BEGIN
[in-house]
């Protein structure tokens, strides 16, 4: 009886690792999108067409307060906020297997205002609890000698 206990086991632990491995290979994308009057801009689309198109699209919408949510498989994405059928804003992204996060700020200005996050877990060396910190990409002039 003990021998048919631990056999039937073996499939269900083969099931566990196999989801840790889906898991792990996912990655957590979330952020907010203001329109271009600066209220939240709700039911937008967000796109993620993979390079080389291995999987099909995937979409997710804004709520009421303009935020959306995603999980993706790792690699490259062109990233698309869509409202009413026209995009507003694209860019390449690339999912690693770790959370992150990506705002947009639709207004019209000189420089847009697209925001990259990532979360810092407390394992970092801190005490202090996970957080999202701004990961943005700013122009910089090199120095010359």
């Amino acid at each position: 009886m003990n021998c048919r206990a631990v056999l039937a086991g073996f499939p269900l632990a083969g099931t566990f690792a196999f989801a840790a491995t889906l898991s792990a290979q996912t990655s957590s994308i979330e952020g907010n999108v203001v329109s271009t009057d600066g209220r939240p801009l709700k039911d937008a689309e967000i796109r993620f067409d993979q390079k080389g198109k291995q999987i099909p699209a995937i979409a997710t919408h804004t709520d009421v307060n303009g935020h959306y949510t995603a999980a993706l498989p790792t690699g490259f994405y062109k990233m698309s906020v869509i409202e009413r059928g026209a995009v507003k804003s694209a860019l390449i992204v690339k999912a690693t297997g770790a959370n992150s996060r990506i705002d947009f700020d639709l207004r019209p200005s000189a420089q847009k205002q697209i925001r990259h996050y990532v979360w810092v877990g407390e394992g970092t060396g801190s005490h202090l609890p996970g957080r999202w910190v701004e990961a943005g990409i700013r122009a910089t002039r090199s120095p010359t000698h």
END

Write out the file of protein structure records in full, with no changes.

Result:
[in-house]
């Protein structure tokens, strides 16, 4: 009886690792999108067409307060906020297997205002609890000698 206990086991632990491995290979994308009057801009689309198109699209919408949510498989994405059928804003992204996060700020200005996050877990060396910190990409002039 003990021998048919631990056999039937073996499939269900083969099931566990196999989801840790889906898991792990996912990655957590979330952020907010203001329109271009600066209220939240709700039911937008967000796109993620993979390079080389291995999987099909995937979409997710804004709520009421303009935020959306995603999980993706790792690699490259062109990233698309869509409202009413026209995009507003694209860019390449690339999912690693770790959370992150990506705002947009639709207004019209000189420089847009697209925001990259990532979360810092407390394992970092801190005490202090996970957080999202701004990961943005700013122009910089090199120095010359």
């Amino acid at each position: 009886m003990n021998c048919r206990a631990v056999l039937a086991g073996f499939p269900l632990a083969g099931t566990f690792a196999f989801a840790a491995t889906l898991s792990a290979q996912t990655s957590s994308i979330e952020g907010n999108v203001v329109s271009t009057d600066g209220r939240p801009l709700k039911d937008a689309e967000i796109r993620f067409d993979q390079k080389g198109k291995q999987i099909p699209a995937i979409a997710t919408h804004t709520d009421v307060n303009g935020h959306y949510t995603a999980a993706l498989p790792t690699g490259f994405y062109k990233m698309s906020v869509i409202e009413r059928g026209a995009v507003k804003s694209a860019l390449i992204v690339k999912a690693t297997g770790a959370n992150s996060r990506i705002d947009f700020d639709l207004r019209p200005s000189a420089q847009k205002q697209i925001r990259h996050y990532v979360w810092v877990g407390e394992g970092t060396g801190s005490h202090l609890p996970g957080r999202w910190v701004e990961a943005g990409i700013r122009a910089t002039r090199s120095p010359t000698h």